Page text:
Marte, drafted by the Braves in 2000, was ranked the No. 9 prospect in baseball in 2005 when the third baseman was traded to the Red Sox as part of the deal that sent shortstop Edgar Renteria to Atlanta and Marte became the top-ranked prospect in the Red Sox organization.  

Marte was traded by the Red Sox to the Indians in 2006 in the deal that sent Coco Crisp to Boston and spent five seasons with Cleveland. His best season was 2009 (.232, six home runs, 25 RBI in 47 games). After a six-game stint with Arizona in 2014, he played in South Korea the past two years.  

Metropolitan traffic authorities in the Dominican told the Associated Press that Marte died when a car he was driving his a house along the highway between San Francisco de Macoris and Pimentel, about 95 miles (150 kilometers) north of the capital.
 

Royals pitcher Yordano Ventura killed in car crash in Dominican Republic

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Royals pitcher Yordano Ventura killed in car crash in Dominican Republic

Kansas City Royals pitcher Yordano Ventura was killed in a car crash in in the Dominican Republic on Sunday morning, according to multiple reports. Ventura was 25 years old.

Highway patrol spokesman Jacobo Mateo told the Associated Press that Ventura died on a highway leading to the town of Juan Adrian, about 40 miles (70 kilometers) northwest of Santo Domingo. He says it's not clear if Ventura was driving.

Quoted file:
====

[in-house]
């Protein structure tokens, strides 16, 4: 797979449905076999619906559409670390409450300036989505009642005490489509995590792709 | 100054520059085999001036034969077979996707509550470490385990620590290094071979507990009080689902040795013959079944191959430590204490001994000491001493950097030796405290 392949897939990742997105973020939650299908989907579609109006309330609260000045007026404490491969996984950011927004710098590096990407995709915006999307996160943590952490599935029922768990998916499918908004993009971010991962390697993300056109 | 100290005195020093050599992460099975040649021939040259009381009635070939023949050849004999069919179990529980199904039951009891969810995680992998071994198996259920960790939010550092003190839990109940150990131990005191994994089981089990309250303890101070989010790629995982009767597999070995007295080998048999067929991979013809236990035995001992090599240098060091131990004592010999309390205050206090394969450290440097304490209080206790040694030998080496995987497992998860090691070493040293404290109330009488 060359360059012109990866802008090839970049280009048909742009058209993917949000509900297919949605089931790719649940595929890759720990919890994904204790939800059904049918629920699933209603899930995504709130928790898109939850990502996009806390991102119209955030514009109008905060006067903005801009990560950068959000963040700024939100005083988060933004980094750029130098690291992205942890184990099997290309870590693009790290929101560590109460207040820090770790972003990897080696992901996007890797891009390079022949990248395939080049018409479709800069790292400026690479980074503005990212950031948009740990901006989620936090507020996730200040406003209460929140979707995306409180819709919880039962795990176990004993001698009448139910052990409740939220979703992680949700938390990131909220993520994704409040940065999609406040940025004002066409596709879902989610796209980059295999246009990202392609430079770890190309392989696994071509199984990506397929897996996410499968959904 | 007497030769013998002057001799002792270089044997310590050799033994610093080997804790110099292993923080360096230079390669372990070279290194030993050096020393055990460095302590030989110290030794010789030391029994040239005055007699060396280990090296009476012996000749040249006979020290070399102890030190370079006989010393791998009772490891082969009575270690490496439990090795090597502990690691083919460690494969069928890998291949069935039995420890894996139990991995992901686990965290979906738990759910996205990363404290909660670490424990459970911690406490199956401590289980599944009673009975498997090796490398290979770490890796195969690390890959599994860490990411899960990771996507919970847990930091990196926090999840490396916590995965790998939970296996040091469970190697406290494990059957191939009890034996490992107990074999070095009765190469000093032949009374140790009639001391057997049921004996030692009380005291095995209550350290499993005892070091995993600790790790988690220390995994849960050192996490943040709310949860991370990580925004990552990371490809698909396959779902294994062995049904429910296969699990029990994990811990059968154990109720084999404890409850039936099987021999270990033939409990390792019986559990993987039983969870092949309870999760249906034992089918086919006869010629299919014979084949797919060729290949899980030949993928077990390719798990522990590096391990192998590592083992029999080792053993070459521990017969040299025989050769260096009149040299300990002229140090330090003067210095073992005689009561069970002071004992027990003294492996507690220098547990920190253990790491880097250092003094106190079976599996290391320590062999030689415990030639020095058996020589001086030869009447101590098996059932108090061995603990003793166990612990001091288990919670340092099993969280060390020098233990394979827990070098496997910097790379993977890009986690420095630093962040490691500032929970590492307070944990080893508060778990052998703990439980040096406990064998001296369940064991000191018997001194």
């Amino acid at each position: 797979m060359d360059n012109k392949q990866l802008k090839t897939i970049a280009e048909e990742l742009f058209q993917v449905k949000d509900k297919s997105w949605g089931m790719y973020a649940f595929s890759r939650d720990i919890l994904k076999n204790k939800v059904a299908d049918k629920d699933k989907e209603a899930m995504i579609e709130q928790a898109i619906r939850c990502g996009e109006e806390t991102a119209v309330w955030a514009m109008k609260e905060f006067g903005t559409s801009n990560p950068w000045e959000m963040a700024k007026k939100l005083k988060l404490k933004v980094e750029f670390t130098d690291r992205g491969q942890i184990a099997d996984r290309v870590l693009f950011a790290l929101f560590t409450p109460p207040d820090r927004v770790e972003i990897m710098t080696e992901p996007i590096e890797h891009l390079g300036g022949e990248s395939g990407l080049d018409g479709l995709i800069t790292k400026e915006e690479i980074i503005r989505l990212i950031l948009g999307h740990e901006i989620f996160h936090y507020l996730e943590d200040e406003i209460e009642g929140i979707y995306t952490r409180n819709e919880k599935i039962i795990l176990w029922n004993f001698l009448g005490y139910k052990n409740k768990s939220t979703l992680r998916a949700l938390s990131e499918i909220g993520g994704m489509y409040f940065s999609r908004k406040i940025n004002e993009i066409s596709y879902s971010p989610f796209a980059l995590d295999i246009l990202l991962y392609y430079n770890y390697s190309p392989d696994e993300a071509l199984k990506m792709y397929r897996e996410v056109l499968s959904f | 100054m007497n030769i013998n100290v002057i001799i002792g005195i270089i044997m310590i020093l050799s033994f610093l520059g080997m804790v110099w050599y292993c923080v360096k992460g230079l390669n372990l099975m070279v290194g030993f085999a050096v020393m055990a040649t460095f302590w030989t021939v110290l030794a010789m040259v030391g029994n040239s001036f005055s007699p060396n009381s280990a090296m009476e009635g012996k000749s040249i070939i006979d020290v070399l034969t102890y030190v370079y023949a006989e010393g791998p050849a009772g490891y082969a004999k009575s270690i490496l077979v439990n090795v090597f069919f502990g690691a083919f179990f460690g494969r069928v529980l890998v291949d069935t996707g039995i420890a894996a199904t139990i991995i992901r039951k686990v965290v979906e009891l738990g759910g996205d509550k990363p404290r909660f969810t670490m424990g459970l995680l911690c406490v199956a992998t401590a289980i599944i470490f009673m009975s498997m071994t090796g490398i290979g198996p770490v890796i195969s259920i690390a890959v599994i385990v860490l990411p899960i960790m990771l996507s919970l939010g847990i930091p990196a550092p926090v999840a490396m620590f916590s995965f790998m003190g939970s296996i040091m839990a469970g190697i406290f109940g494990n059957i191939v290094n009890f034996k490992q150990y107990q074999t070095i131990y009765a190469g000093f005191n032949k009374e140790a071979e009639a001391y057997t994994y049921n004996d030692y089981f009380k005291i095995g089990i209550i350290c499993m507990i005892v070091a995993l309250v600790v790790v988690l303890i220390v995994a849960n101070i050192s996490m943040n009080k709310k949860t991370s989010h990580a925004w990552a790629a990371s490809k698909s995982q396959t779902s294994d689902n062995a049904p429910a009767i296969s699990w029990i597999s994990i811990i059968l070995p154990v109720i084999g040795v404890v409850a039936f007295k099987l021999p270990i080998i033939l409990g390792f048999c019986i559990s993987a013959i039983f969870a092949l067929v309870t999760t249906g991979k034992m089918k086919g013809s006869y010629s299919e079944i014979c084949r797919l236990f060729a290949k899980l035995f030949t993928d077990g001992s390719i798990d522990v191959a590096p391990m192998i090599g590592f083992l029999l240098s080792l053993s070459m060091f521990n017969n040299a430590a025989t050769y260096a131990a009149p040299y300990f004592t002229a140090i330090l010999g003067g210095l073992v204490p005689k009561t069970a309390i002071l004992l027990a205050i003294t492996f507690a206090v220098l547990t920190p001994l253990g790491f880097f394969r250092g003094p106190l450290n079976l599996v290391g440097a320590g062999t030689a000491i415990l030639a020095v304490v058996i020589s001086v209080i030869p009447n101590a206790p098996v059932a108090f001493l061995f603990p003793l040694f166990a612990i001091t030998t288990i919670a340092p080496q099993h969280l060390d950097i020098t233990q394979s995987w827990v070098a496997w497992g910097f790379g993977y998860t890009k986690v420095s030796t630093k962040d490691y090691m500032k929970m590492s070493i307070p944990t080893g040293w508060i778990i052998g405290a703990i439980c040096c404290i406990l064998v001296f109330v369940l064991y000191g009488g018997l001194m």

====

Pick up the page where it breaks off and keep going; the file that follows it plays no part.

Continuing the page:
Ventura was killed the same day former major leaguer Andy Marte died in a separate car crash in the Dominican. Coincidentally, Ventura was the starting pitcher in Marte's final MLB game, for the Arizona Diamondbacks on Aug. 6, 2014. 

Ventura was 13-8 with a 4.08 ERA for the Royals' 2015 World Series champions and 11-12 with a 4.45 ERA in 32 starts in 2016. The right-hander made his major league debut in 2013 and in 2014 went 14-10 with a 3.20 ERA for Kansas City's A.L. pennant winners. 

Ironically, Ventura paid tribute to his good friend and fellow Dominican, Oscar Tavares, who was also killed in a car crash in the D.R. in October 2014, by wearing Tavares' initials and R.I.P. on his cap before Ventura's start in Game 6 of the World Series in 2014. 

Ventura is the second current major league player to die in the past five months. Former Miami Marlins ace Jose Fernandez was killed in a boating accident in Miami on Sept. 25.